A set of stretches and yoga poses to keep the old joints in sound working order?
A toddle from a back door, out into the cosy writing shed perhaps? (Sigh)
A mooch round a beautiful, bountiful garden?
A moment to pull on my comfy writing jumper? (Other garments are available.)
A good thirty minutes of quiet mindfulness?
A lighting of a relaxing scented candle and the reading of a poem or two?
A synchronisation of mood to work-in-progress through some selected music?
A swim through some stream-of-consciousness morning pages?
A brisk writing exercise or two to warm up the writing muscle first?
The finding of and setting of a useful kitchen timer?
All or them?
Any of them?
And will the morning be gone by then . . . ?
Just try carrying a big comforting mug of coffee to the writing space,
shutting the door,
opening the needed page,
and starting on the work.
Oh, and having faith that the words will somehow do their work again?

Yes, that one, for sure.  I’ll let you know.

Have a good and productive November, ABBA readers, with or without NaNoWriMo.

 Penny Dolan


Joan Lennon said...

I ABSOLUTELY agree with just getting down to it first thing, coffee mug in hand. And yet here I am, first thing in the morning ...

I'm not Nano-ing myself but there is a Nano-er in the house who got home from a Nano party at 3:00 this morning. The point of the party was to, well, party, but also to get ahead on the word count for today. Which, because of the party, will be starting closer to noon than dawn.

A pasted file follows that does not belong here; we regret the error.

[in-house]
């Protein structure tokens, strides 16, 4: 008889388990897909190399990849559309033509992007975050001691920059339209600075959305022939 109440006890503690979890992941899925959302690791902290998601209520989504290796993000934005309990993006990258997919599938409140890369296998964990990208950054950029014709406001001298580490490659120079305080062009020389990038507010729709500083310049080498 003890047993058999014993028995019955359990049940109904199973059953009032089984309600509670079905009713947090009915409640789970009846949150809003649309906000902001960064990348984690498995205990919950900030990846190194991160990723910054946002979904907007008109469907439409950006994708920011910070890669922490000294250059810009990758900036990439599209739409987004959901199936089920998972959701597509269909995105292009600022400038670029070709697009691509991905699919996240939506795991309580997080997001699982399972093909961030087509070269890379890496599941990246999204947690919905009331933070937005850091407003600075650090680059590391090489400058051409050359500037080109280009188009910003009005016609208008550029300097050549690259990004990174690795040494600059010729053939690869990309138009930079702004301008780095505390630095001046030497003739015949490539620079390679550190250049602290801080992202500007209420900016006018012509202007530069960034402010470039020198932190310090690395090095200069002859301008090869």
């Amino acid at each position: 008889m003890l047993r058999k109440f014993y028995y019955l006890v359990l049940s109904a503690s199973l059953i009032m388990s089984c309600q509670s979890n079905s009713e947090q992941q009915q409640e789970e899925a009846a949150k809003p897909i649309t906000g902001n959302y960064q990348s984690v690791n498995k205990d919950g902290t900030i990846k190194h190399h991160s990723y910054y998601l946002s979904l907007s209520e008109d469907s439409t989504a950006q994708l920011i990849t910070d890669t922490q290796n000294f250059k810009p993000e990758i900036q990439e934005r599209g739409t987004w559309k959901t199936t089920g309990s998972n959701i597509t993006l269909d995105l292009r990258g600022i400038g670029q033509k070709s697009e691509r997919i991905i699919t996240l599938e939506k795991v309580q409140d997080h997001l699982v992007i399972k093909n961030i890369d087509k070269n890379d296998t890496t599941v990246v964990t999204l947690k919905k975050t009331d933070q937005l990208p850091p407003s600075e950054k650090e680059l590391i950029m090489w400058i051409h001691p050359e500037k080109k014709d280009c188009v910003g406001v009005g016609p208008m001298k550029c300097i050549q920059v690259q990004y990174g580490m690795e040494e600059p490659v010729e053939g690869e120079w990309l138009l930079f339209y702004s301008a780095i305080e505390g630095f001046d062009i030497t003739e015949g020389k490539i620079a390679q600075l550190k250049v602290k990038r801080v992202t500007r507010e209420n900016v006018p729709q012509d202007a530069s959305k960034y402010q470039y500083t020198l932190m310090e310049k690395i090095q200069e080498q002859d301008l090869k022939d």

It's going to be an interesting month!

Susan Price said...

Go for it, Penny! - scores of pantsers are waving their pants in the air, cheering you on.
I'm with Joan. You only have to do this for a month. Every morning: cup of coffee and a snack if very hungry. Straight into writing room in nightclothes. Set timer for an hour. Do nothing but write (and drink coffee and nibble snack) at least until the bell rings.

Then a proper breakfast, dress, perhaps a few light chores -- and then back for another timed hour. Write it every day in your diary, as a task. It's surprising how hard it is to skip something you've set yourself as a task.

Personally, I have no difficulty in ignoring emails. I struggle to open them, if anything. But you could set yourself another task: not to look at emails -- and headlines as well , if you like -- until after 5pm. Or 4pm. After all, the world is going to continue to go to hell, whether we know about it or not and there are very few emailers who are going to suffer if their reply is delayed for a day.

Very officious of me to give you such advice -- but I do find it useful when I need to get something written. It might work for you too. Good luck! We want that book written!

Sue Purkiss said...

I think you may be right about not looking at emails etc first thing. But... Hm. But you're definitely right about not wasting time on newsfeeds first thing. Yes!

Lynda Waterhouse said...

Great advice - no all I have to do is follow it.

Lynne Benton said...